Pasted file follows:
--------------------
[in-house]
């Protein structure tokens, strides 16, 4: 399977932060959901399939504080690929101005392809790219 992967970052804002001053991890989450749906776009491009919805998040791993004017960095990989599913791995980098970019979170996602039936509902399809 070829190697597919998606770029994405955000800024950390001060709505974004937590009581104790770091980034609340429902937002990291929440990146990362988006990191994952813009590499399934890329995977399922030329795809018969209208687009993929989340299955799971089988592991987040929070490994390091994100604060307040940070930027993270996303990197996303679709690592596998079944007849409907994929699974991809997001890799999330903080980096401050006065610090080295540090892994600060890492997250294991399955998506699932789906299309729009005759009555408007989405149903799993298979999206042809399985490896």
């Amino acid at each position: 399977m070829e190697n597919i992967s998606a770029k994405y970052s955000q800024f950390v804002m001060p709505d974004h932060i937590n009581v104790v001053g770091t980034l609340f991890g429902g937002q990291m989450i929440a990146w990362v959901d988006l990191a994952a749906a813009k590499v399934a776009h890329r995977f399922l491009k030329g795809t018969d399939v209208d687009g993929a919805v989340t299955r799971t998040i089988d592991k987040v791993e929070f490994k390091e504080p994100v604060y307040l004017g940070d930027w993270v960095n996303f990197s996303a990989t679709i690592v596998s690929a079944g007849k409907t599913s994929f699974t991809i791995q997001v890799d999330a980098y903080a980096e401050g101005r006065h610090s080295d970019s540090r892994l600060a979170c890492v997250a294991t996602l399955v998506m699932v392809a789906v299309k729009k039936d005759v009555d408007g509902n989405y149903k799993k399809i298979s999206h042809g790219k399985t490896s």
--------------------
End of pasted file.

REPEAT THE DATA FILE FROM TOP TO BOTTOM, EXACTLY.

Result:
[in-house]
């Protein structure tokens, strides 16, 4: 399977932060959901399939504080690929101005392809790219 992967970052804002001053991890989450749906776009491009919805998040791993004017960095990989599913791995980098970019979170996602039936509902399809 070829190697597919998606770029994405955000800024950390001060709505974004937590009581104790770091980034609340429902937002990291929440990146990362988006990191994952813009590499399934890329995977399922030329795809018969209208687009993929989340299955799971089988592991987040929070490994390091994100604060307040940070930027993270996303990197996303679709690592596998079944007849409907994929699974991809997001890799999330903080980096401050006065610090080295540090892994600060890492997250294991399955998506699932789906299309729009005759009555408007989405149903799993298979999206042809399985490896």
């Amino acid at each position: 399977m070829e190697n597919i992967s998606a770029k994405y970052s955000q800024f950390v804002m001060p709505d974004h932060i937590n009581v104790v001053g770091t980034l609340f991890g429902g937002q990291m989450i929440a990146w990362v959901d988006l990191a994952a749906a813009k590499v399934a776009h890329r995977f399922l491009k030329g795809t018969d399939v209208d687009g993929a919805v989340t299955r799971t998040i089988d592991k987040v791993e929070f490994k390091e504080p994100v604060y307040l004017g940070d930027w993270v960095n996303f990197s996303a990989t679709i690592v596998s690929a079944g007849k409907t599913s994929f699974t991809i791995q997001v890799d999330a980098y903080a980096e401050g101005r006065h610090s080295d970019s540090r892994l600060a979170c890492v997250a294991t996602l399955v998506m699932v392809a789906v299309k729009k039936d005759v009555d408007g509902n989405y149903k799993k399809i298979s999206h042809g790219k399985t490896s």